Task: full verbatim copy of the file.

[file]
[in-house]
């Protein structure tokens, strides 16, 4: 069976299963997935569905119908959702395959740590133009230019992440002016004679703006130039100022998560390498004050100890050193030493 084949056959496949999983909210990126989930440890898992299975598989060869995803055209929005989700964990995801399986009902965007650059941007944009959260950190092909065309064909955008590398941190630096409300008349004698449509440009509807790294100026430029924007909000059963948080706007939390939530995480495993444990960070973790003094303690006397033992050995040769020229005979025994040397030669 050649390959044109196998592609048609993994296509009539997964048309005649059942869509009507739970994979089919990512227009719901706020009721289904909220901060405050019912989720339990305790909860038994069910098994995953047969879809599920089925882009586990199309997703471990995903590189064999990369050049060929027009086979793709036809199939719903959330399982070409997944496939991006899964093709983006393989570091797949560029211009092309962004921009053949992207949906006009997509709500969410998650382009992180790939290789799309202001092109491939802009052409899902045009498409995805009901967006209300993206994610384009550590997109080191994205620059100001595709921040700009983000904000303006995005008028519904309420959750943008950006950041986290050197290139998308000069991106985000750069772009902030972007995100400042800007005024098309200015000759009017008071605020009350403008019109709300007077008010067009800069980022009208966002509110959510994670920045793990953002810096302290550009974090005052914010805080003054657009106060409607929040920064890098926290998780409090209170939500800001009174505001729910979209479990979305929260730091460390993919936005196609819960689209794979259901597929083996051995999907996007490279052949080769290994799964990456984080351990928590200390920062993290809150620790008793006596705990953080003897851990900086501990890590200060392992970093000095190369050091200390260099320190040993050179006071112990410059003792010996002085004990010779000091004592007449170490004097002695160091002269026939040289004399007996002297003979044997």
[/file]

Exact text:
[in-house]
């Protein structure tokens, strides 16, 4: 069976299963997935569905119908959702395959740590133009230019992440002016004679703006130039100022998560390498004050100890050193030493 084949056959496949999983909210990126989930440890898992299975598989060869995803055209929005989700964990995801399986009902965007650059941007944009959260950190092909065309064909955008590398941190630096409300008349004698449509440009509807790294100026430029924007909000059963948080706007939390939530995480495993444990960070973790003094303690006397033992050995040769020229005979025994040397030669 050649390959044109196998592609048609993994296509009539997964048309005649059942869509009507739970994979089919990512227009719901706020009721289904909220901060405050019912989720339990305790909860038994069910098994995953047969879809599920089925882009586990199309997703471990995903590189064999990369050049060929027009086979793709036809199939719903959330399982070409997944496939991006899964093709983006393989570091797949560029211009092309962004921009053949992207949906006009997509709500969410998650382009992180790939290789799309202001092109491939802009052409899902045009498409995805009901967006209300993206994610384009550590997109080191994205620059100001595709921040700009983000904000303006995005008028519904309420959750943008950006950041986290050197290139998308000069991106985000750069772009902030972007995100400042800007005024098309200015000759009017008071605020009350403008019109709300007077008010067009800069980022009208966002509110959510994670920045793990953002810096302290550009974090005052914010805080003054657009106060409607929040920064890098926290998780409090209170939500800001009174505001729910979209479990979305929260730091460390993919936005196609819960689209794979259901597929083996051995999907996007490279052949080769290994799964990456984080351990928590200390920062993290809150620790008793006596705990953080003897851990900086501990890590200060392992970093000095190369050091200390260099320190040993050179006071112990410059003792010996002085004990010779000091004592007449170490004097002695160091002269026939040289004399007996002297003979044997």